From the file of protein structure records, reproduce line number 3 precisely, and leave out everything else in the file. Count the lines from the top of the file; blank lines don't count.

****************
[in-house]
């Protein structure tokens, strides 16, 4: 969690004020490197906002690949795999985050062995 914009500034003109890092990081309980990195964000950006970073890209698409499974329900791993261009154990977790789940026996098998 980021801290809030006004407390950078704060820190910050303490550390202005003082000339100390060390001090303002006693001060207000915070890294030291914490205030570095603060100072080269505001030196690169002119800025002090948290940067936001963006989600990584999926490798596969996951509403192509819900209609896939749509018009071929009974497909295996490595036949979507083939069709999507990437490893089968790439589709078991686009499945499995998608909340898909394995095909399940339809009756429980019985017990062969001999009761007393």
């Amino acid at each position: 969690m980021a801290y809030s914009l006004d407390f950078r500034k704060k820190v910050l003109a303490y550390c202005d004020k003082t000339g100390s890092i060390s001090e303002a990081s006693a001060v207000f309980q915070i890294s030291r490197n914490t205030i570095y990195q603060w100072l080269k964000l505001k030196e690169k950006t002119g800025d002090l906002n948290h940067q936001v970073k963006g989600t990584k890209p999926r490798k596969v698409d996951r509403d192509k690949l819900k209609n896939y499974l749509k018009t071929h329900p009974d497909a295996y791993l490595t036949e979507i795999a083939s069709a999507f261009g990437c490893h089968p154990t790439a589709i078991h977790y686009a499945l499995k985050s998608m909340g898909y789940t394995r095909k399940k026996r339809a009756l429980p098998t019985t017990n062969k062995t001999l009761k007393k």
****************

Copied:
């Amino acid at each position: 969690m980021a801290y809030s914009l006004d407390f950078r500034k704060k820190v910050l003109a303490y550390c202005d004020k003082t000339g100390s890092i060390s001090e303002a990081s006693a001060v207000f309980q915070i890294s030291r490197n914490t205030i570095y990195q603060w100072l080269k964000l505001k030196e690169k950006t002119g800025d002090l906002n948290h940067q936001v970073k963006g989600t990584k890209p999926r490798k596969v698409d996951r509403d192509k690949l819900k209609n896939y499974l749509k018009t071929h329900p009974d497909a295996y791993l490595t036949e979507i795999a083939s069709a999507f261009g990437c490893h089968p154990t790439a589709i078991h977790y686009a499945l499995k985050s998608m909340g898909y789940t394995r095909k399940k026996r339809a009756l429980p098998t019985t017990n062969k062995t001999l009761k007393k």